reservoirs, the Bureau of Reclamation has determined that, based on
the best available data projections of Lake Powell and Lake Mead
reservoir elevations, under the 2007 Colorado River Interim Guidelines
for Lower Basin Shortages and Coordinated Operations for Lake Powell
and Lake Mead (2007 Interim Guidelines) a release of 7.48 million
acre-feet (maf) from Lake Powell is required in water year 2014 (Oct.
1, 2013 — Sept. 30, 2014).
An annual release of 7.48 maf is the lowest release since the filling
of Lake Powell in the 1960s. Lake Mead is projected to decline an
additional eight feet during 2014 as a result of the lower Lake Powell
annual release; however, Lake Mead will operate under normal
conditions in calendar year 2014, with water users in the Lower
Colorado River Basin and Mexico receiving their full water orders in
accordance with the 2007 Interim Guidelines and the 1944 Treaty with
The 2007 Interim Guidelines Record of Decision was signed by the
Secretary of the Interior after extensive consultation with the seven
Colorado River Basin states, Native American tribes, federal agencies,
environmental organizations, and other stakeholders and interested
parties. The guidelines were adopted to coordinate reservoir
management strategies and address annual operations of Lake Powell and
Lake Mead, particularly under low reservoir conditions.
“This is the worst 14-year drought period in the last hundred years,”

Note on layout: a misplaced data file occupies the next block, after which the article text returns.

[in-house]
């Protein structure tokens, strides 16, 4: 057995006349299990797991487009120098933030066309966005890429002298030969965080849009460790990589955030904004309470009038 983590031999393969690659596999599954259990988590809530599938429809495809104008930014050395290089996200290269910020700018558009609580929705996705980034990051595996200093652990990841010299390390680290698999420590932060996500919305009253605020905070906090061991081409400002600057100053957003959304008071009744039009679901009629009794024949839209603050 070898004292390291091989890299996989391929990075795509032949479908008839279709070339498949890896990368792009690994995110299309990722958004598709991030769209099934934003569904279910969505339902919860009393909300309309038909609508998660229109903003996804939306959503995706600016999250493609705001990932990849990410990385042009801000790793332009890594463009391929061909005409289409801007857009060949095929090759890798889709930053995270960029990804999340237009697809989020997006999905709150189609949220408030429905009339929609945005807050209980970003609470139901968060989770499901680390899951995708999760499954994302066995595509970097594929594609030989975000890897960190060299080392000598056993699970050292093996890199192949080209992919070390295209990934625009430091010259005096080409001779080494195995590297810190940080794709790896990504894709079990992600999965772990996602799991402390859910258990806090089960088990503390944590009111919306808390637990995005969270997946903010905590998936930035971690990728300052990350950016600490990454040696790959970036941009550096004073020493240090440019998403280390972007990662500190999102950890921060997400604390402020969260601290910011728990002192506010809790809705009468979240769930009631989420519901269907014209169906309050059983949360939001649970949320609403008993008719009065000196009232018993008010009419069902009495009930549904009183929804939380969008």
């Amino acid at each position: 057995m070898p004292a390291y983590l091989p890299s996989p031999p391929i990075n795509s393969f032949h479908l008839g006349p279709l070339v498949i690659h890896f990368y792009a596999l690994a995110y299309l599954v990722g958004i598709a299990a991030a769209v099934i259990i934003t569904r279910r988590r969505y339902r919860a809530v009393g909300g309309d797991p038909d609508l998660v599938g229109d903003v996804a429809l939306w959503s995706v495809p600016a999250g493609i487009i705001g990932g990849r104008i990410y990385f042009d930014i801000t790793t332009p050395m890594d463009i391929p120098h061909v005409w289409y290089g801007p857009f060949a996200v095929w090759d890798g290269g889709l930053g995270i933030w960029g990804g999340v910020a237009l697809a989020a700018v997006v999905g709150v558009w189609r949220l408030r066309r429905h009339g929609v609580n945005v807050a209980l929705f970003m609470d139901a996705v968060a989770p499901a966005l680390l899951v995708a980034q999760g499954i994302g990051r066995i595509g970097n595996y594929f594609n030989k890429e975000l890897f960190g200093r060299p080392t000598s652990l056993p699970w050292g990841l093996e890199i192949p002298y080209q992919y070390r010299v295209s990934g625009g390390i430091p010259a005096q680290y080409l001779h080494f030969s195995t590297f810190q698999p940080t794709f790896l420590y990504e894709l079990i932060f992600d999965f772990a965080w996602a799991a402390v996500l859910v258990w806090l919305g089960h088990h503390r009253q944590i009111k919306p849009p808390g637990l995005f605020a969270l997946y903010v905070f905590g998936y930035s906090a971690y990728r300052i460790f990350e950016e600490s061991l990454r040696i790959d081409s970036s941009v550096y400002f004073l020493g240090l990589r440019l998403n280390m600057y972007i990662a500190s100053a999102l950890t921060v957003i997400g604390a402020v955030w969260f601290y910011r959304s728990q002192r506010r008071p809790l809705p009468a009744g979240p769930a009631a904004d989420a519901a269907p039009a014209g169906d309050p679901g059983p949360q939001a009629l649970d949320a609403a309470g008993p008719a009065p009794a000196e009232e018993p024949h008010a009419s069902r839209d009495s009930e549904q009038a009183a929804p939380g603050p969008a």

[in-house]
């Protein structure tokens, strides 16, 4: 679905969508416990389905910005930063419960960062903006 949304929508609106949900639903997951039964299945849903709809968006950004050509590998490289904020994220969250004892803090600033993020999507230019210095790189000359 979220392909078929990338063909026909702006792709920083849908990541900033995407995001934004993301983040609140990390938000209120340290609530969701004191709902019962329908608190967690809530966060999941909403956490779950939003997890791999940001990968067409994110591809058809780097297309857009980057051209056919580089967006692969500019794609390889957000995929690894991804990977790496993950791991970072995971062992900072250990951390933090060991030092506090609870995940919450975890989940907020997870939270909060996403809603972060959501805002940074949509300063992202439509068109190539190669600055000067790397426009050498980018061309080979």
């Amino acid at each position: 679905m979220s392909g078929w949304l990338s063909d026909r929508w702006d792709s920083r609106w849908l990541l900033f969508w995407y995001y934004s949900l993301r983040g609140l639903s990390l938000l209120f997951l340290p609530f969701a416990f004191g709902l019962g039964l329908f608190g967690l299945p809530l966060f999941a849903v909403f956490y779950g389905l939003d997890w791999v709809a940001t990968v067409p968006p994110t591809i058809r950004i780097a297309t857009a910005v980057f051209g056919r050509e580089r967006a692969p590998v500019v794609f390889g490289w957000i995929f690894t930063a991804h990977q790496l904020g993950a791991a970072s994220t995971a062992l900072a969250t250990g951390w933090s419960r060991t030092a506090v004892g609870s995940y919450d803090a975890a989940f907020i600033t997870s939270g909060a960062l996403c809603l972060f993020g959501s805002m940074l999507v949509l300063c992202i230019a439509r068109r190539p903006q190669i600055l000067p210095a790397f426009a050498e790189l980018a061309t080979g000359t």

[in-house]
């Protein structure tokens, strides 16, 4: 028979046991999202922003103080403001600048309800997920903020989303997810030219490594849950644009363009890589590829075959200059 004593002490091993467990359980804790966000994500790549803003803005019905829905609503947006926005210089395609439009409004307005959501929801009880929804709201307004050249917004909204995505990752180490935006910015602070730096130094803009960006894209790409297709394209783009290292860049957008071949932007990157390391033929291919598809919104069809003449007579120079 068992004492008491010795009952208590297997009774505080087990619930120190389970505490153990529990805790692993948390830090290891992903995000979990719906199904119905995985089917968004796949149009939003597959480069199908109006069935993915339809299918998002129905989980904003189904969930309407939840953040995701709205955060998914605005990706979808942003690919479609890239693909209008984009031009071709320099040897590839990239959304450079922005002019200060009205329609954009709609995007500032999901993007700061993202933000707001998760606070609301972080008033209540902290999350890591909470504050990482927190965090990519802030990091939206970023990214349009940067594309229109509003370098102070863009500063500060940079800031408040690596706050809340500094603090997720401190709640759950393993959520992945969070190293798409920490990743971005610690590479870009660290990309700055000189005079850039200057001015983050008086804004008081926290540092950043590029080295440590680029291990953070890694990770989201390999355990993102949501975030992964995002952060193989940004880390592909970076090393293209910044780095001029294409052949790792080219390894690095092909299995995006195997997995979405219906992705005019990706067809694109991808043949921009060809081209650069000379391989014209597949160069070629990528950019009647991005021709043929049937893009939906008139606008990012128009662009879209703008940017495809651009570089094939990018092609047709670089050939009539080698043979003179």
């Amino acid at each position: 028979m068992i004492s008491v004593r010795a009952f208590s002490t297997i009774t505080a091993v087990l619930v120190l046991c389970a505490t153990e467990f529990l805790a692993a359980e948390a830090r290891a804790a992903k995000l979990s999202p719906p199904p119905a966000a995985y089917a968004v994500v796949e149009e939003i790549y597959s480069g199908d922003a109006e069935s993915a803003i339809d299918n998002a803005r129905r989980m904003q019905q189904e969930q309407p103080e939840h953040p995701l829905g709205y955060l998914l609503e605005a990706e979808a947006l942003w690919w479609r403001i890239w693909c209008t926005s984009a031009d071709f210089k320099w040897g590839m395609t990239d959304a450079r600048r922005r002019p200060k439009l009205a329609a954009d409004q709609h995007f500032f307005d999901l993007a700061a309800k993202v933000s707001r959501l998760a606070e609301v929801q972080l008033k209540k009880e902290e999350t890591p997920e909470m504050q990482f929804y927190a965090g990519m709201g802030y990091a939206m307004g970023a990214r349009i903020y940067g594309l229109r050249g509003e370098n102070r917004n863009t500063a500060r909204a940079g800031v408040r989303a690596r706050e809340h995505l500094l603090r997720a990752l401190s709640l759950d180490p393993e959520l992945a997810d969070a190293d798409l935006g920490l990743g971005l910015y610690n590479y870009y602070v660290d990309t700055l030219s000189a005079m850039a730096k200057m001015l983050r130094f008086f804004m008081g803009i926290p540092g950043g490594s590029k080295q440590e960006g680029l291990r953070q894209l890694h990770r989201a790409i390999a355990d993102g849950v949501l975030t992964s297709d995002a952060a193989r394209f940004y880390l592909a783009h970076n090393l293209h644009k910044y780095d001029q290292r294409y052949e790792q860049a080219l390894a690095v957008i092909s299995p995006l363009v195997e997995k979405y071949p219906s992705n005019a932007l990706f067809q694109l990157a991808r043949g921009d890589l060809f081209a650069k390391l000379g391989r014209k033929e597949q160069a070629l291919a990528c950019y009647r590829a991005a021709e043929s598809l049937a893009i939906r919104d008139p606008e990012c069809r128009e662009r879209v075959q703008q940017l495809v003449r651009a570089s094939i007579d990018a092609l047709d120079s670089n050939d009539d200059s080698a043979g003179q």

said Upper Colorado Regional Director Larry Walkoviak. “Reclamation’s
collaboration with the seven Colorado River Basin states on the 2007
Interim Guidelines is proving to be invaluable in coordinating the
operations of the reservoirs and helping protect future availability
of Colorado River water supplies,” added Walkoviak.
Reclamation’s Lower Colorado Regional Director Terry Fulp also pointed
to the variability in the system. “With a good winter snowpack next
year, the outlook could change significantly as it did in 2011, but we
also need to be prepared for continuing drought. Currently the
longer-term projections from Reclamation’s hydrologic models show a
very small chance of lower basin delivery shortages in 2015, with the
first significant chance of reduced water deliveries in the lower
basin in 2016. These projections will be updated monthly and will
reflect changes in weather and the resulting hydrology,” said Fulp.
Updated monthly, Reclama-tion’s 24-Month Study is an operational
report that provides projected reservoir operations for all major
system reservoirs in the Colorado River Basin for the next two years.
The August 24-Month Study is available on the Reclamation websites for
the Upper and Lower Colorado regions:
Upper Colorado Region: http://www.usbr.gov/uc/water/
Lower Colorado Region: http://www.usbr.gov/lc/region/
By planning ahead for varying reservoir levels, the 2007 Interim
Guidelines provide Colorado River users, especially those in the lower
basin states of Arizona, Nevada and California, with a greater degree
of certainty about annual water deliveries. The 2007 Interim
Guidelines also define the reservoir levels that would trigger
delivery shortages and specify those reduced delivery amounts in the
lower Colorado River Basin once Lake Mead reaches certain elevations.
Information about the 2007 Interim Guidelines is available at